Retinoic Acid and alpha-galactosylceramide Regulate Antigen Presenting Cell Functions

Open Access
Author:
Liu, Jason R
Area of Honors:
Biology
Degree:
Bachelor of Science
Document Type:
Thesis
Thesis Supervisors:
  • A Catharine Ross, Thesis Supervisor
  • Stephen Wade Schaeffer, Honors Advisor
Keywords:
  • retinoic acid
  • RA
  • alpha-galactosylceramide
  • aGalCer
  • CD1d
  • antigen presenting cells
  • APCs
  • monocytes
  • B cells
Abstract:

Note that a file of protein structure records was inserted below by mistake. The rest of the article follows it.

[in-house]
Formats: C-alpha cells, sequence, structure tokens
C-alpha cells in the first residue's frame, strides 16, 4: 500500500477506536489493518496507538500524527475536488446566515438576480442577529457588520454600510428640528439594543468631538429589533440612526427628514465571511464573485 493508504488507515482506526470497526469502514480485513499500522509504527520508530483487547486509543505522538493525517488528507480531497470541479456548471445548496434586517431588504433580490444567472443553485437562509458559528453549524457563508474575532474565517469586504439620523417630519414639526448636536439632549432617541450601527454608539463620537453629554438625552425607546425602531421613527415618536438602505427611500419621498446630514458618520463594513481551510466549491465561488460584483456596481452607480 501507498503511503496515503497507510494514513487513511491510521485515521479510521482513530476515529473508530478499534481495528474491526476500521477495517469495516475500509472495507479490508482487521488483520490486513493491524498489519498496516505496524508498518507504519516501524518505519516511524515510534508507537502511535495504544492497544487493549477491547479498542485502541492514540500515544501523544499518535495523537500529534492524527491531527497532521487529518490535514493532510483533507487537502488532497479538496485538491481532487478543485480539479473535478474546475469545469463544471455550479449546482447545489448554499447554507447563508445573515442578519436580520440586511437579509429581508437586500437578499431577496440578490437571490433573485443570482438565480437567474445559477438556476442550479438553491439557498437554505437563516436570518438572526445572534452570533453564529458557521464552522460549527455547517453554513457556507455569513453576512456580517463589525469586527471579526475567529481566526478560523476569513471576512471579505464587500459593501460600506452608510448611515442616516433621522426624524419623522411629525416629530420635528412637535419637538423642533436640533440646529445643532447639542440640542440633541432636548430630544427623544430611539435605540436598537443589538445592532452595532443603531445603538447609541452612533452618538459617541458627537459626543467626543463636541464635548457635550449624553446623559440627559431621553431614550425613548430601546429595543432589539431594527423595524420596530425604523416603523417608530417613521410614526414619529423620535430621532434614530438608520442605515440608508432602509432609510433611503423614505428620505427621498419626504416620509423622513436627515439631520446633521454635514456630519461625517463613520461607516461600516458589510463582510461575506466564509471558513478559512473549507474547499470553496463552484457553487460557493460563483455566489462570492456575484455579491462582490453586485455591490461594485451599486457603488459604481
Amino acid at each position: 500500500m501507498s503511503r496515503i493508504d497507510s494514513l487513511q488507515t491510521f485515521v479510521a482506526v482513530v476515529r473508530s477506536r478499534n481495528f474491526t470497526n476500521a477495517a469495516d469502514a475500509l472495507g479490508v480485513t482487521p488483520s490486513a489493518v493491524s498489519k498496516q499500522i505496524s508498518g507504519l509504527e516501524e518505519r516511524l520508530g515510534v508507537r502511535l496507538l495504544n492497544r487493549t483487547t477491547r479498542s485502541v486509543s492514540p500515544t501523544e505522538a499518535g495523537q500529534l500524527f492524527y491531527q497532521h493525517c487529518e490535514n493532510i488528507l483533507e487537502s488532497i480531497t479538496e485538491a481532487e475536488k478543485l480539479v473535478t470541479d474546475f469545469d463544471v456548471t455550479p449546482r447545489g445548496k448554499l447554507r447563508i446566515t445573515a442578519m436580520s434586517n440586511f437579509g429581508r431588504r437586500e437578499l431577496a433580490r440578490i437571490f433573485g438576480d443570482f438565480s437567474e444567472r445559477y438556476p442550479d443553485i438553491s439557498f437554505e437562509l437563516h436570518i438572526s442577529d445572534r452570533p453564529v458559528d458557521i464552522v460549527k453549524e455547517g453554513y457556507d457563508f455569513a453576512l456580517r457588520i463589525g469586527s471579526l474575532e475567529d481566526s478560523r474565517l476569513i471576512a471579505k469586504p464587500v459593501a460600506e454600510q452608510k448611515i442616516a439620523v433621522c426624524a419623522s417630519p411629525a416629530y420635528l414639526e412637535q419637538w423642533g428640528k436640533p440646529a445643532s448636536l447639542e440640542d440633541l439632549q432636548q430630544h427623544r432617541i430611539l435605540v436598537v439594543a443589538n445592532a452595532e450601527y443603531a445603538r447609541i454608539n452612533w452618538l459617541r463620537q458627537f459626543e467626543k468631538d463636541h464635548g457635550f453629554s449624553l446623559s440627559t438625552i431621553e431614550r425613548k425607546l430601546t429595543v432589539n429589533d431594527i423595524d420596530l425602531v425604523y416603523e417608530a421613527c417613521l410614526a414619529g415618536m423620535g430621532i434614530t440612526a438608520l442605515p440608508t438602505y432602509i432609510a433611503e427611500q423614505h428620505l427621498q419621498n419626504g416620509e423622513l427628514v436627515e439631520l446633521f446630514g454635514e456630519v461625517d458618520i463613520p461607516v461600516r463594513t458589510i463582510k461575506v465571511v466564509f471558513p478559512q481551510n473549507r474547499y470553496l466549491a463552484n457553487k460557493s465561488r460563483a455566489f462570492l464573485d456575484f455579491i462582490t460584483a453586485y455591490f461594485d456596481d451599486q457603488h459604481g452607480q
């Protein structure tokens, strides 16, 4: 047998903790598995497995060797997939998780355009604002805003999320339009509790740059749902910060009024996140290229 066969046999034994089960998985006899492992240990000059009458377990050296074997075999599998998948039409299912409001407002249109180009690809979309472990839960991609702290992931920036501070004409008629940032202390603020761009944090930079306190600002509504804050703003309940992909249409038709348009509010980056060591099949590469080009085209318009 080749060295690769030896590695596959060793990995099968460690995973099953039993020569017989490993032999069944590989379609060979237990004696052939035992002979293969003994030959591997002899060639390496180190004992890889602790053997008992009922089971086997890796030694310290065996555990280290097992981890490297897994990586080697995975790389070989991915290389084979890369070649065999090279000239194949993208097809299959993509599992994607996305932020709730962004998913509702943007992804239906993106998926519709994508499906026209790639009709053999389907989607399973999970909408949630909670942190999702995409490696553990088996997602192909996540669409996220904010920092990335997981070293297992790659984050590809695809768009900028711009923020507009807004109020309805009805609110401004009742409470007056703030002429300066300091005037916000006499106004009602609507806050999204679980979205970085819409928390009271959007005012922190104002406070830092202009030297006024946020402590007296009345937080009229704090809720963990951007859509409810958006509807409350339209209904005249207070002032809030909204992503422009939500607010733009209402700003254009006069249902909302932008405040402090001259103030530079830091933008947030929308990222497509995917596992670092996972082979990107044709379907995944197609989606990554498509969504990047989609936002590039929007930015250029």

Antigen presenting cells (APCs)―particularly macrophages, dendritic cells, and B cells―play an important role in the immune system. APCs augment the immune response by activating T cells through major histocompatibility complex (MHC) class II molecules present on the APC cell surface. APCs also augment the immune response by activating invariant natural killer T (iNKT) cells through CD1d, an MHC class-I-like molecule present on the surface of certain APCs that presents lipid antigens. The focus of this thesis will be on the regulation of CD1d expression in APCs and the activation of B cells through CD1d after the addition of all-trans retinoic acid (RA) and α-galactosylceramide (αGalCer). Previously, it was reported that the expression of CD1d in monocytes was upregulated by RA. However, it is unknown whether αGalCer, a ligand for CD1d, is also able to regulate CD1d or whether it is able to synergize with RA to further upregulate CD1d. We show here using the THP-1 human monocytic cell line that αGalCer is unable to regulate the expression of CD1d. Moreover, we have clarified the kinetics of CD1d protein upregulation by showing that RA maximally upregulates the CD1d protein (p<0.001) within 24 hours. Also, it was reported that αGalCer was able to activate splenic B cells through CD1d in mice. However, it is unknown whether αGalCer is able to activate human B cells or whether it is able to synergize with RA to further induce activation. We show here using the CL-01 human B cell line that αGalCer is able to activate human B cells by upregulating the proliferation marker Ki67. We also show that the mechanism of human B cell activation occurs through the upregulation of the B cell transcription factor Pax5 (p<0.05) and the B cell coreceptor CD19 (p<0.05). These findings suggest that RA and αGalCer are potent regulators of APCs and could be useful as adjuvants to boost immunity after vaccination.